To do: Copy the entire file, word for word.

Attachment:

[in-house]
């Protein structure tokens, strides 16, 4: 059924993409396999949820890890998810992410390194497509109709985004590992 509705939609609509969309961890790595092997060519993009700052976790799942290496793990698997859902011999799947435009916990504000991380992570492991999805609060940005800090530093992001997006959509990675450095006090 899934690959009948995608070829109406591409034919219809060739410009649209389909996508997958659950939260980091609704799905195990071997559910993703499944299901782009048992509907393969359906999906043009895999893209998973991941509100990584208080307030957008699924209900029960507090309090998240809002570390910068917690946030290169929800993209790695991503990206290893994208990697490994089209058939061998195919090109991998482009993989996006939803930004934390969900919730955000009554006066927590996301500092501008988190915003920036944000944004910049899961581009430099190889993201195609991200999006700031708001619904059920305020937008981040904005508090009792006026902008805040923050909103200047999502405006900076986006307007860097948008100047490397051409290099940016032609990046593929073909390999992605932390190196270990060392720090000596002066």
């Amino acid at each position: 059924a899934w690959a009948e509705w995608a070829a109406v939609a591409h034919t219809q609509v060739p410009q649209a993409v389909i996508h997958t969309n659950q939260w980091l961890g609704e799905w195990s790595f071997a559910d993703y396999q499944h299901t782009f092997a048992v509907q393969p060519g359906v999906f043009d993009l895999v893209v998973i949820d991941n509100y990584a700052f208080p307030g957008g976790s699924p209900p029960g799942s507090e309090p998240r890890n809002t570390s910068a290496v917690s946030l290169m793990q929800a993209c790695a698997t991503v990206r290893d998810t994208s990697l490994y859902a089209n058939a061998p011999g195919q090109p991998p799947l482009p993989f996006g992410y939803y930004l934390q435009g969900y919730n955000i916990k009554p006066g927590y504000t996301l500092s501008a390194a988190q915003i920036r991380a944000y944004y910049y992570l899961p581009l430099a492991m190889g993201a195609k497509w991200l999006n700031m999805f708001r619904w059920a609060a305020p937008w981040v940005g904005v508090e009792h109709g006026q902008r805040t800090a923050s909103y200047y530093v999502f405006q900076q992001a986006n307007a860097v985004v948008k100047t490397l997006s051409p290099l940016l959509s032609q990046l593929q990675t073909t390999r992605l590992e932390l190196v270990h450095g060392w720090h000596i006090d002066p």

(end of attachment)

[in-house]
């Protein structure tokens, strides 16, 4: 059924993409396999949820890890998810992410390194497509109709985004590992 509705939609609509969309961890790595092997060519993009700052976790799942290496793990698997859902011999799947435009916990504000991380992570492991999805609060940005800090530093992001997006959509990675450095006090 899934690959009948995608070829109406591409034919219809060739410009649209389909996508997958659950939260980091609704799905195990071997559910993703499944299901782009048992509907393969359906999906043009895999893209998973991941509100990584208080307030957008699924209900029960507090309090998240809002570390910068917690946030290169929800993209790695991503990206290893994208990697490994089209058939061998195919090109991998482009993989996006939803930004934390969900919730955000009554006066927590996301500092501008988190915003920036944000944004910049899961581009430099190889993201195609991200999006700031708001619904059920305020937008981040904005508090009792006026902008805040923050909103200047999502405006900076986006307007860097948008100047490397051409290099940016032609990046593929073909390999992605932390190196270990060392720090000596002066």
């Amino acid at each position: 059924a899934w690959a009948e509705w995608a070829a109406v939609a591409h034919t219809q609509v060739p410009q649209a993409v389909i996508h997958t969309n659950q939260w980091l961890g609704e799905w195990s790595f071997a559910d993703y396999q499944h299901t782009f092997a048992v509907q393969p060519g359906v999906f043009d993009l895999v893209v998973i949820d991941n509100y990584a700052f208080p307030g957008g976790s699924p209900p029960g799942s507090e309090p998240r890890n809002t570390s910068a290496v917690s946030l290169m793990q929800a993209c790695a698997t991503v990206r290893d998810t994208s990697l490994y859902a089209n058939a061998p011999g195919q090109p991998p799947l482009p993989f996006g992410y939803y930004l934390q435009g969900y919730n955000i916990k009554p006066g927590y504000t996301l500092s501008a390194a988190q915003i920036r991380a944000y944004y910049y992570l899961p581009l430099a492991m190889g993201a195609k497509w991200l999006n700031m999805f708001r619904w059920a609060a305020p937008w981040v940005g904005v508090e009792h109709g006026q902008r805040t800090a923050s909103y200047y530093v999502f405006q900076q992001a986006n307007a860097v985004v948008k100047t490397l997006s051409p290099l940016l959509s032609q990046l593929q990675t073909t390999r992605l590992e932390l190196v270990h450095g060392w720090h000596i006090d002066p």